What is Skunk? Skunk facts, living habitat, kinds, reproduction. Information on Skunk animal.
Skunk; any of a subfamily of small carnivorous mammals closely related to weasels and known for the foul-smelling anal secretions they discharge when in danger. They are sometimes incorrectly called “polecats.” Skunks are found only in the Western Hemisphere, from Canada to the southern tip of South America. They are always black and white, the white variously arranged in bands and spots.
Skunks are of ten about the size of a domestic cat and have long tails thickly covered with long hair. The head is usually small, with small ears and bright blackish eyes. The legs are short and the paws comparatively large. Skunks have five elongated toes with long nonretractile claws. The fur, which is sometimes used for jackets or trimmings, is often coarse, although in some spotted skunks it may be rather silky.
During the day, skunks frequently remain concealed in their “derıs,” of ten in bushyar rocky areas. They usually emerge at dusk to search for worms, insects, birds and small mammals and their young, and the eggs of ground-nesting birds. Skunks generally move at a slow, leisurely pace and do not attempt to run if pursued, relying on their well-developed ability to defend themselves by discharging their rank-smelling anal secretion.
When in danger and preparing to defend himself, the skunk of ten gives a few warning signs: he turns his back, of ten stands up on his front legs, and erects his tail. Then, by means of forceful muscular contractions, the skunk ejects the contents of its anal pouches. The force of the contractions can send the pale yellow spray from LO to 15 feet (3-4.5 meters). The foul odor is so penetrating that it may sometimes be perceptible a mile (1.6 km) away and so persistent that elothes contaminated with the spray of ten cannot be entirely freed of the smell. The fluid, which contains the chemical butyl mercaptan, can cause severe inflammation of the eyes and in some cases has been known to cause blindness. Oddly, once the odor has been removed from the fluid, the musklike substance is sometimes used in perfumes.
Skunks generally mate in the early spring. Their incubation period varies from about 42 days for some South American species to a reported 120 days for a spotted skunk species, but it is generally about 50 to 60 days. The litter may number from 4 to 8 or 10. The young kittens are born blind and naked and nurse for about seven or eight weeks. Skunks can be tamed when young and make good pets. The anal scent glands can be removed, although a pet skunk does not spray unless greatly irritated.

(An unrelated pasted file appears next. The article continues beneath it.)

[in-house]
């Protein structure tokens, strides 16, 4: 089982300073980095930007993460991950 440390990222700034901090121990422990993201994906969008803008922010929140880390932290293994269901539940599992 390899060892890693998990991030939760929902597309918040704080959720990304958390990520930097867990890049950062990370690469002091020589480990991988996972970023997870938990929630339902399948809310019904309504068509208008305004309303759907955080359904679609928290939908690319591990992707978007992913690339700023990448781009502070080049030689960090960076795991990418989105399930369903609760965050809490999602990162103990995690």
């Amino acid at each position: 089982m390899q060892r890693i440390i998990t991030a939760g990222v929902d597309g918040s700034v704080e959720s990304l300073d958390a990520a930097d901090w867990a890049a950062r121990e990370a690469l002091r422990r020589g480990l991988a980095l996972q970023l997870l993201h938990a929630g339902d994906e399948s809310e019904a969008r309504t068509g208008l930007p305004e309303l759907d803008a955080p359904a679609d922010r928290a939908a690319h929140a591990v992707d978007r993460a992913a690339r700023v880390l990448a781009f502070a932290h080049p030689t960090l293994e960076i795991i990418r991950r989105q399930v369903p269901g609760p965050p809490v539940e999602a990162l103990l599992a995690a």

Skunks make up the subfamily Mephitinae of the family Mustelidae. The approximately 10 species are classified in 3 genera: Mephitis (striped skunks ) , Spilogale ( spotted skunks ), and Conepatus (hog-nosed skunks).
The comman striped skunk (M. mephitis) is found throughout North America and is sometimes exceedingly common, even in farming areas. It usually has a white line on the forehead and a white patch on the nape, which diverges into two stripes that extend along the back. Its bushy tail is also more or less white. In the northern part of its range, the common skunk sleeps through winter, only occasionally searching for food. The hooded skunk (M. macroura), a slenderer, longer-tailed species, is found in the southwestern United States and Mexico. It does not usually have the bifurcated white dorsal band of the common skunk.
Distributed over the southern and western parts of the United States and most of Mexico and Central America, the spotted skunks are smailer than the striped skunks, usually only about 1.5 to 2 feet (45-60 cm) long. They generally have a white patch on the forehead, more or less broken white dorsal bands, and a white-tipped tail. More agile than other skunks, spotted skunks of ten perform acrobatics on their forelegs and are the only skunks known to climb trees. Theyare active throughout the year and may in same areas bear two litters a year.
About six species of skunks with distinct bare, protruding, piglike snouts are found in the southwestern United States, Mexico, Central America, and throughout South America. In coloring, these hog-nosed skunks often resemble the striped skunks or have a white back and tail. They seldom, if ever, hibernate.